Madeleine Gavin’s Sundance award-winning documentary “Beyond Utopia” has garnered the best documentary and best doc editing honors at the 24th annual Woodstock Film Festival.
The documentary, which was recently acquired by Roadside Attractions, is vying for Academy Award attention.
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Using hidden camera footage, the doc follows the high-stakes journey that a handful of desperate families make in order to defect from North Korea — a country with the most brutal regime on earth, led by a dictator, Kim Jong-un.
Doc jurors included directors Barbara Kopple (“Harlan County USA”) Richard Rowley (“ Kingdom of Silence”) and Heidi Ewing (“Jesus Camp”).
“This year’s winner is an astonishingly intimate, white-knuckle thriller following families trying to escape North Korea,” the jurors said in a joint statement. “Stitched together from raw, first person footage, it is impossible not to feel the heart-breaking courage as a family clings to each other during a nighttime crossing of the Mekong River. Or the anguish of a mother who may have led her only son into a horrific trap by trying to buy his way to freedom.”
The five-day festival, which runs from Sept. 27 to Oct. 1 in New York’s Hudson Valley, about 100 miles north of Manhattan, also awarded Kristi Jacobson’s “No Accident” and Jane Weinstock’s “Three Birthdays” with the excellence in documentary and narrative filmmaking awards. Each director will receive $1,000 and a New York Women in Film & Television (NYWIFT) six-month membership.
Victor Nunez’s “Rachel Hendrix,” about a professor who experiences a relapse of grief one year after the death of her husband, received WFF’s top narrative prize.
Narrative jurors includes director Ramin Bahrani (“99 Homes”) and producer Ted Hope (“American Splendor”) and Blair Breard (“Scenes From a Marriage”).
In a joint statement, the jurors said: “Independent film arrived over 50 years ago with the promise of a grand yet humble ambition, to deliver emotionally truthful, highly specific tales on an economy of means. Our prize winner did this and more. For its soulful, sincere and thoughtful examination of character, place and loss, an inspiring confidence in its choices and commitment to authenticity. The film displays an honest and necessary pace and tone, and a truly amazing and unique performance that captures a life lived in both love and challenges, while never falling short in anything it deliver, but most of all, showing love and commitment to family despite the many hardships that come with it, and ignites the rarest of phenomena: true honest emotion.”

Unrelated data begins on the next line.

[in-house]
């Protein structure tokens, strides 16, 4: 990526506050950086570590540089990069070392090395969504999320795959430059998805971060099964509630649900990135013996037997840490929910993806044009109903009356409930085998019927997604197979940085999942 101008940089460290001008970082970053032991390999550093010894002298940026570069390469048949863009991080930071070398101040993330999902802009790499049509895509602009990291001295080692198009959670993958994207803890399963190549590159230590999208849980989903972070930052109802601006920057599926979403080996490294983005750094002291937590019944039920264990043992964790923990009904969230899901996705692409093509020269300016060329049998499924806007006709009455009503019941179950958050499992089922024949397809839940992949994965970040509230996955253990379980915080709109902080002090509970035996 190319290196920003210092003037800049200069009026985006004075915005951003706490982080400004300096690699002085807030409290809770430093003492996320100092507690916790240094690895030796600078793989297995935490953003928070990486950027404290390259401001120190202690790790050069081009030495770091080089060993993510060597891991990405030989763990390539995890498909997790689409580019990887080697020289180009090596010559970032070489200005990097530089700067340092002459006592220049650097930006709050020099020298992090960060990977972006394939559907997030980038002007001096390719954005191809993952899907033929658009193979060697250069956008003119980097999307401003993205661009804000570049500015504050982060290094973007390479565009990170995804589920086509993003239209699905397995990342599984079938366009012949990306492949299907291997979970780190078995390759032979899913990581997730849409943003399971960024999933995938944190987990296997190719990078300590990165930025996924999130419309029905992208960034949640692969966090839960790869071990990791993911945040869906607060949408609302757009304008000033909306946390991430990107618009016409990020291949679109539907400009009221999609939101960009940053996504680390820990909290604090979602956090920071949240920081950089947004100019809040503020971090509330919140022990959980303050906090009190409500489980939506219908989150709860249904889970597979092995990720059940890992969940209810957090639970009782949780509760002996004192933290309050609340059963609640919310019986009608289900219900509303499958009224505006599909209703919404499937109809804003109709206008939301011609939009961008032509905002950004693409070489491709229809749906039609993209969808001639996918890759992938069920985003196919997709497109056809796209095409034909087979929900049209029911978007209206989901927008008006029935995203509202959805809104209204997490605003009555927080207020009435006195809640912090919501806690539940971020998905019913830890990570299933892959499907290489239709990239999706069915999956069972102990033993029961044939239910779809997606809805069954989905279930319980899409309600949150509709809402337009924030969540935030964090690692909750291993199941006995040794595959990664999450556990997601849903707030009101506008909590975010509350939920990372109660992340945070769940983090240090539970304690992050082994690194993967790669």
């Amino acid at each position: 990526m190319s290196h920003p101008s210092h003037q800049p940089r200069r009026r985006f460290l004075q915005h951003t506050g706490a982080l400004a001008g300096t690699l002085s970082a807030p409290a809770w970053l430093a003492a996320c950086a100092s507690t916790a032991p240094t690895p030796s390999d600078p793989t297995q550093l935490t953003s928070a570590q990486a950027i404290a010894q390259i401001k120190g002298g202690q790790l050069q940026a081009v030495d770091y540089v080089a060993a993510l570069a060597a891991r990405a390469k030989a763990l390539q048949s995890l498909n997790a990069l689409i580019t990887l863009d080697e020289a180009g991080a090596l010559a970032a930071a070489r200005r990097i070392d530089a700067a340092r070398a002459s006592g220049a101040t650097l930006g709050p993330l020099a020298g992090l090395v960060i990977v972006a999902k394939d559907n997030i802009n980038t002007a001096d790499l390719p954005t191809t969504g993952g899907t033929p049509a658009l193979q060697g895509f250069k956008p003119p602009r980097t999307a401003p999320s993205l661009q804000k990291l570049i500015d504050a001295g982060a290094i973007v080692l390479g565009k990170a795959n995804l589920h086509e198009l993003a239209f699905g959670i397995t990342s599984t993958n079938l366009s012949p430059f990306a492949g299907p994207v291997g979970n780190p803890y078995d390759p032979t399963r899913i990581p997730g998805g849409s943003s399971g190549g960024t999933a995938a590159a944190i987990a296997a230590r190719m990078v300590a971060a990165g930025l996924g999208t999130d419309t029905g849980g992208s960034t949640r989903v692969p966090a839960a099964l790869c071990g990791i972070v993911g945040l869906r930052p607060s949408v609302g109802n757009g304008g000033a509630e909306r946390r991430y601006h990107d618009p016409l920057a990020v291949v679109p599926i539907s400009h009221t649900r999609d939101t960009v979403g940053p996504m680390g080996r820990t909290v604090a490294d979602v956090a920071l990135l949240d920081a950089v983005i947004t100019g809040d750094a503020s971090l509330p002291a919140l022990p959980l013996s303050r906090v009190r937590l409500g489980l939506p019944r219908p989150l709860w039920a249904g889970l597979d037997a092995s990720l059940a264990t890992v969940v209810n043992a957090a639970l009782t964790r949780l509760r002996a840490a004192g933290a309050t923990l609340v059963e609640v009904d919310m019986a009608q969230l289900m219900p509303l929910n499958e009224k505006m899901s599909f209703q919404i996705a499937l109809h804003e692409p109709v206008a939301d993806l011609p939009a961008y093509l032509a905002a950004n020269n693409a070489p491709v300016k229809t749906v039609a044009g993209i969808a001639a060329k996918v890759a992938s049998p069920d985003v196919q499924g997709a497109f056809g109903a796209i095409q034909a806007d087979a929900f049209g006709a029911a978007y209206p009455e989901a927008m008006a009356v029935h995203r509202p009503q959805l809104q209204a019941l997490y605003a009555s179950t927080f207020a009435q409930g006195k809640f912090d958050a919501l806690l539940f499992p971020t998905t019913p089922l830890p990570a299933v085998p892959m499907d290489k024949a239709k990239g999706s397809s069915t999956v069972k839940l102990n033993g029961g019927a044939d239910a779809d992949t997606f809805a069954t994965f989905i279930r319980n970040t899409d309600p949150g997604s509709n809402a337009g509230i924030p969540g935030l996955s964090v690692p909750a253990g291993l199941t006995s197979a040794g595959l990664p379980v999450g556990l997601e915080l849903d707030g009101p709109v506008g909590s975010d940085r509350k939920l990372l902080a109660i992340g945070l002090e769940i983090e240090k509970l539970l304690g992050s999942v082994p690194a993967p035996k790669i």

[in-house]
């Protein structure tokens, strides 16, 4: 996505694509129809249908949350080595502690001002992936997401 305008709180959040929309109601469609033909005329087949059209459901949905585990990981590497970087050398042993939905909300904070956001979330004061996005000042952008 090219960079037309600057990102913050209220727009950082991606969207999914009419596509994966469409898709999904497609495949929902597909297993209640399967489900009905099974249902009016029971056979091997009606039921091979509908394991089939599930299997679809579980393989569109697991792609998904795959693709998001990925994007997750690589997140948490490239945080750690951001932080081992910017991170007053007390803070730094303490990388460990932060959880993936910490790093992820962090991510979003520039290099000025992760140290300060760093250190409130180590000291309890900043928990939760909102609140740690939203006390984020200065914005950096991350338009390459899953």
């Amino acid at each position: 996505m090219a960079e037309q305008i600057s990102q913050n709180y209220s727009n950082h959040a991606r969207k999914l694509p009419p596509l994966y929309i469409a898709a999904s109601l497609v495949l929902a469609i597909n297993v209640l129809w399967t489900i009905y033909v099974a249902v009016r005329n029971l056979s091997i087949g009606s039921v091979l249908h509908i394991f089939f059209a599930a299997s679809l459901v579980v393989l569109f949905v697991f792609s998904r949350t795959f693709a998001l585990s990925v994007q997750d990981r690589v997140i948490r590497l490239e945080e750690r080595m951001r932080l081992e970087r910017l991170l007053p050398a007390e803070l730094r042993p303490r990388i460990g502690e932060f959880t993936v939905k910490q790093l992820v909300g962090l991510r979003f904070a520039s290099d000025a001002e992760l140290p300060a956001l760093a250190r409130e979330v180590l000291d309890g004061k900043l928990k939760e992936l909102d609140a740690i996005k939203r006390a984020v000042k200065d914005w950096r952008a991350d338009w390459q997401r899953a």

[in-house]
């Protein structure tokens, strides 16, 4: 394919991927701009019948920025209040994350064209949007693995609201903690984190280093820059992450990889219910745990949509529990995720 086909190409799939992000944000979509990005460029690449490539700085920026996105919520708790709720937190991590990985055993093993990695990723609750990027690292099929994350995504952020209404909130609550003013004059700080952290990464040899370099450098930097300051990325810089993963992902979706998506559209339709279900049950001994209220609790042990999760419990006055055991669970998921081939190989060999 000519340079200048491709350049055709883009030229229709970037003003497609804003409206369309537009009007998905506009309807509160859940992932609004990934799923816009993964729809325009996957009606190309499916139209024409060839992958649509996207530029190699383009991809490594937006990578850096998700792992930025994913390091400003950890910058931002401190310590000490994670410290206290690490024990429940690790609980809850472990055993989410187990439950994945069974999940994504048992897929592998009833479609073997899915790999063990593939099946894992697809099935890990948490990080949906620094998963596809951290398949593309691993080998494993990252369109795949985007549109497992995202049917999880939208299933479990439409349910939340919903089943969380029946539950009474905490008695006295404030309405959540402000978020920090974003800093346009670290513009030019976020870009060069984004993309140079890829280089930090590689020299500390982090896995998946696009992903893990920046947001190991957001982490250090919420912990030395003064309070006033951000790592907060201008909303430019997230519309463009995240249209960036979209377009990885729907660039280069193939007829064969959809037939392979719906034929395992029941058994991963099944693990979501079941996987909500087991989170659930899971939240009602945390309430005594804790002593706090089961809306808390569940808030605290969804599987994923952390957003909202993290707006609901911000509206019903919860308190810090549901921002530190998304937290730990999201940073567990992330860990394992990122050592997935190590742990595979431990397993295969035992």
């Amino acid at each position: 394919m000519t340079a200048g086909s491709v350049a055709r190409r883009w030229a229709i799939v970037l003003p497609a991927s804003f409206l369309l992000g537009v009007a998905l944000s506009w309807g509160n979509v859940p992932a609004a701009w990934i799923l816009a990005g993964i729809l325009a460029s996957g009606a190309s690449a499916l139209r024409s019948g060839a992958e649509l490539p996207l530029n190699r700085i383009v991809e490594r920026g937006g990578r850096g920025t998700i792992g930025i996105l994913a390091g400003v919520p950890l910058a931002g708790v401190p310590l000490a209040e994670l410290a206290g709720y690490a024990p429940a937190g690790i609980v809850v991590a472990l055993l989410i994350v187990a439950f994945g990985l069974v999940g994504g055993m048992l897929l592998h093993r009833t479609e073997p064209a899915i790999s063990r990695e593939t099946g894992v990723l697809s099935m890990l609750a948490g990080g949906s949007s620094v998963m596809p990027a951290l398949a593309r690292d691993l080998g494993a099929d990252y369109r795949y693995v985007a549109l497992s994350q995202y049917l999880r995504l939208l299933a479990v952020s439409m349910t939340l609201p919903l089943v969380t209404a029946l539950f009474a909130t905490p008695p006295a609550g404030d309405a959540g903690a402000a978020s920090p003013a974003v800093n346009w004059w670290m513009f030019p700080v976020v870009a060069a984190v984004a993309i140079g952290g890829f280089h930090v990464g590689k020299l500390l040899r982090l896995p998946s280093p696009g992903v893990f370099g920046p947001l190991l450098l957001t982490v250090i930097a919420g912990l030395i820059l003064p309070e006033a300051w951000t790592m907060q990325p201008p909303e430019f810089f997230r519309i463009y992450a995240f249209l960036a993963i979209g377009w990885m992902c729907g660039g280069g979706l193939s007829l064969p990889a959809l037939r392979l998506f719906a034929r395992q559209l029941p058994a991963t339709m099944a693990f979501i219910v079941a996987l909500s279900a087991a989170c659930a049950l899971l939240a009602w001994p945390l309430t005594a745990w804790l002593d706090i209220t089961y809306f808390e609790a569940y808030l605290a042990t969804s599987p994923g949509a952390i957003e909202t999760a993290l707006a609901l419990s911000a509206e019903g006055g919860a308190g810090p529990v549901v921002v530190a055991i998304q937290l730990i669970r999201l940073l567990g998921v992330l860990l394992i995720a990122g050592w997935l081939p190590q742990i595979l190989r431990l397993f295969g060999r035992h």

The full list of the WFF winners follows:
Best Feature Narrative Award
Victor Nunez’s “Rachel Hendrix”
Best Feature Documentary
Madeleine Gavin’s “Beyond Utopia”
Best Narrative Editing Award
“Asleep In My Palm,” edited by Max Ethan Miller
Best Documentary Editing Award
“Beyond Utopia,” edited by Madeleine Gavin
Haskell Wexler Award For Best Cinematography
“Asleep In My Palm,” directed by Henry Nelson, cinematography by Tatjana Krstevski
NYWIFT Excellence in Documentary Filmmaking Award
“No Accident,” directed by Kristi Jacobson
NYWIFT Excellence in Narrative Filmmaking Award
“Three Birthdays,” directed by Jane Weinstock
World of Ha Change-Maker Award
“Razing Liberty Square” directed by Katija Esson
Best Documentary Short Award
“Deciding Vote.” directed by Jeremy Workman and Robert Lyons
Best Narrative Short Award
“Ricky,” directed by Rashad Frett
Best Animated Short Award
“Sunflower Field,” directed by Polina Buchak
Ultra Indie Award
“No Right Way,” directed by Chelsea Bo
Best Student Short Award
“Swim Captain,” directed by Christa Haley
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